One thing I do feel comfortable weighing in on though is what I have learned. I get asked a lot about the differences between the blogging side of things and the investing side. There are, of course, a ton. (But there is also quite a bit more overlap than you might think.) One of the biggest differences seems straightforward: saying “no”.

It’s obvious, right? If you say “yes” to every investment, you’re going to be the shittiest investor ever. (Or maybe the best, if you have unlimited money and simply allocate it correctly amongst the “winners”.) But it’s still a tough thing to fully grasp.

On the writing side of things, there is no “no”. (Well, for some writers there sort of is.) For the most part, if you take a meeting/pitch, you’re going to write something about that company. It may be positive or it may be negative, but it will be something.

I can count on my fingers the amount of times I took meetings as a blogger over the years and didn’t write something. It was almost always the result of some fuck up, like a broken embargo (more on that). And so it was weird at first to take meetings with startups and know that for most of them, the answer was going to be “no”.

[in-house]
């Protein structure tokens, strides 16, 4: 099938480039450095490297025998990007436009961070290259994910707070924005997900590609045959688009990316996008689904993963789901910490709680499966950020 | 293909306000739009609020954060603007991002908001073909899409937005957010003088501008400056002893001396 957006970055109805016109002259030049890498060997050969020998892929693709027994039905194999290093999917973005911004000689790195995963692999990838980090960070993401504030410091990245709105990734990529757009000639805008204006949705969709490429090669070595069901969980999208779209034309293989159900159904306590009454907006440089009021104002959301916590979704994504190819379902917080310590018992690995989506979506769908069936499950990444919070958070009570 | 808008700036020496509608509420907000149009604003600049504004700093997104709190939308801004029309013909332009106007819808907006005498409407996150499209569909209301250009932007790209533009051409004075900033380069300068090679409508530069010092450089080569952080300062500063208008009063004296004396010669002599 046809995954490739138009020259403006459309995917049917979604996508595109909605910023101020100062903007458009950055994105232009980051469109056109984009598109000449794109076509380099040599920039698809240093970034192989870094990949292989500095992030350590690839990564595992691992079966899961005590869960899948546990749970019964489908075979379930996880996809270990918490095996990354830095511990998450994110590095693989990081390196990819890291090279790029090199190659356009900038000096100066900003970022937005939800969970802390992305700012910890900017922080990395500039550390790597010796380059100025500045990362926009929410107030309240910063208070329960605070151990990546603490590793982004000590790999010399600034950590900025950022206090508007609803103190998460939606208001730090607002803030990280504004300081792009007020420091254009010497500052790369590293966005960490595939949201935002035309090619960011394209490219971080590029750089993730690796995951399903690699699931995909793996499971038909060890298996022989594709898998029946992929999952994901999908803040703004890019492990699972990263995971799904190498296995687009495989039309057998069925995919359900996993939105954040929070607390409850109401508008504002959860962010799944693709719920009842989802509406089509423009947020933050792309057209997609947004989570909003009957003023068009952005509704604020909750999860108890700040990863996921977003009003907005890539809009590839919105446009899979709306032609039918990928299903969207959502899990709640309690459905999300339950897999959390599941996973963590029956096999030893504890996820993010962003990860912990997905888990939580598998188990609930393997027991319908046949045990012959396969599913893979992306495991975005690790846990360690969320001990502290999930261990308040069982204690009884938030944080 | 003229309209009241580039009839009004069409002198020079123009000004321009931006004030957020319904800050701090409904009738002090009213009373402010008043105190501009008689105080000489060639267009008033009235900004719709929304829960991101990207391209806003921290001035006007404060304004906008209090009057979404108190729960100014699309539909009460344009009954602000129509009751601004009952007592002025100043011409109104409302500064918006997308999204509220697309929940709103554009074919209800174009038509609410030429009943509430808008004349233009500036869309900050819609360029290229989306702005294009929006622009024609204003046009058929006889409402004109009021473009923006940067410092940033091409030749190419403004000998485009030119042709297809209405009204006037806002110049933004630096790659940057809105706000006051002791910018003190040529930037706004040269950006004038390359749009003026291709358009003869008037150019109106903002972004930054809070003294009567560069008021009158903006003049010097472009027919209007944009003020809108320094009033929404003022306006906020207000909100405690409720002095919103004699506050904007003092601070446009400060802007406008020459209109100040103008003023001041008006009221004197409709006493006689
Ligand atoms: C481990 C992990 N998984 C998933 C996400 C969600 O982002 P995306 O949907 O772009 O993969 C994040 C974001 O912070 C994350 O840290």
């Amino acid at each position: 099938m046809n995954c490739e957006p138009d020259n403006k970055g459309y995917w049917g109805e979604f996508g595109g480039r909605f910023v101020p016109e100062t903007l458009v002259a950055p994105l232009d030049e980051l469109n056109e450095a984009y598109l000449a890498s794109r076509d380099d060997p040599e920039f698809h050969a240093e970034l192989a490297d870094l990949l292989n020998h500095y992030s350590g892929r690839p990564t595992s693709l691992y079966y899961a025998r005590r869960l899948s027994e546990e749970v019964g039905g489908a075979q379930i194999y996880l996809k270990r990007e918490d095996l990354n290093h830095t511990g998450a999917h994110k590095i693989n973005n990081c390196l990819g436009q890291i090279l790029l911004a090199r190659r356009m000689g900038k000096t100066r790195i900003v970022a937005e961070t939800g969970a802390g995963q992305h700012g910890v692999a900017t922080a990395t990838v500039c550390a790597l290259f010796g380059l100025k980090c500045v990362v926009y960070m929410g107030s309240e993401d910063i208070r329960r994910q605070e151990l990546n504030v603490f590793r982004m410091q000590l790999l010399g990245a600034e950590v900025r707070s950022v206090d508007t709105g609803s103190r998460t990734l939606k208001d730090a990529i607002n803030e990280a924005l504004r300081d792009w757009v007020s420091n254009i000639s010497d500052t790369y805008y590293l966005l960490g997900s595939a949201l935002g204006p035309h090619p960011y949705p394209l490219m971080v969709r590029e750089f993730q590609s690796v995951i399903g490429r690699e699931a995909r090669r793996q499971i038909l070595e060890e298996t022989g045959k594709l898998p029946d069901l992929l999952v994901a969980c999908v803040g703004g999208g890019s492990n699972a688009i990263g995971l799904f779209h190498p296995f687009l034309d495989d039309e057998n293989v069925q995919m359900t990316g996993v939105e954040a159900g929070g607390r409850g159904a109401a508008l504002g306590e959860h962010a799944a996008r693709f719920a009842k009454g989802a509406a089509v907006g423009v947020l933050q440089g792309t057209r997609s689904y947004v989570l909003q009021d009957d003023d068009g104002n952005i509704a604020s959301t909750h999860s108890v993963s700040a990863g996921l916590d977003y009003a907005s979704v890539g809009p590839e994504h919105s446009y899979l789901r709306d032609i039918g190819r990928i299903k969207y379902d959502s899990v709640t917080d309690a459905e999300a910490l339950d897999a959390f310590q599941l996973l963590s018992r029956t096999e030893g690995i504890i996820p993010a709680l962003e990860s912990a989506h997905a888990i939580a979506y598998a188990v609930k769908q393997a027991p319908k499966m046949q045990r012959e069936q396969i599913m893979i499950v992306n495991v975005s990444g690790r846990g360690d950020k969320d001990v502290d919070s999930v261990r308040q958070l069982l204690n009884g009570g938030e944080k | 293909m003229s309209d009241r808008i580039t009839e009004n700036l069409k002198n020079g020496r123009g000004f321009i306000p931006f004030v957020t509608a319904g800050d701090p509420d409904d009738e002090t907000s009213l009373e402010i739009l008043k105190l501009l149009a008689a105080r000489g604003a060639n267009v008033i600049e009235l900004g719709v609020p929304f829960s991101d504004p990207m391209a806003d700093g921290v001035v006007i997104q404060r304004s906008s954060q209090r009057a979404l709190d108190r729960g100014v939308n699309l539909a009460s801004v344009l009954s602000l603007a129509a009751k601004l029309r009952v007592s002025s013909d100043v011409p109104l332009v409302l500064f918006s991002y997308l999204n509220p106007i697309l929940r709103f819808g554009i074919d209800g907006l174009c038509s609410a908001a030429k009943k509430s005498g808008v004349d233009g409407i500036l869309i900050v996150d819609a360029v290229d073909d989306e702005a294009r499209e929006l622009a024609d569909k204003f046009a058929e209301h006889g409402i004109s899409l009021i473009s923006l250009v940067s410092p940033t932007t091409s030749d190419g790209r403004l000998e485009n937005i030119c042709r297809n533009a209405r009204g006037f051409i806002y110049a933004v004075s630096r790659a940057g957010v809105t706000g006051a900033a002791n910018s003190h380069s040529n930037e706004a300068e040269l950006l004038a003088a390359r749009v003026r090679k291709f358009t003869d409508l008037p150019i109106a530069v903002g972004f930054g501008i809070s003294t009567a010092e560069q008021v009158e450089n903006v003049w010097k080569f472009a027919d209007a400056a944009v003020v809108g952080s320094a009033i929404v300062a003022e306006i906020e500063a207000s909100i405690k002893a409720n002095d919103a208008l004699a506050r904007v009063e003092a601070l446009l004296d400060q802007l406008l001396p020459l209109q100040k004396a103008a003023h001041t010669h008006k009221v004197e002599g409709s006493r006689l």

This was especially hard because over the course of my blogging career, I grew to have so much respect and appreciation for startups, learning and hearing and seeing first-hand how hard it is for entrepreneurs to do what they do. When someone first pitches me their idea, it’s incredibly hard not to get wrapped up in their passion and stand up and scream “YES!”

But you can’t do that.

The truth is that this wouldn’t be helpful for anyone — either the investor or the startup. At first, this may not be apparent — money is money, right? Perhaps in some situations, yes. But the best investors provide far more than money. And the best startups appreciate having the right people around them far more than the money. Money is the cost of admission to a wild ride.

And so the hard part of saying “no” isn’t actually the saying of the words, it’s figuring out when you need to say it and why.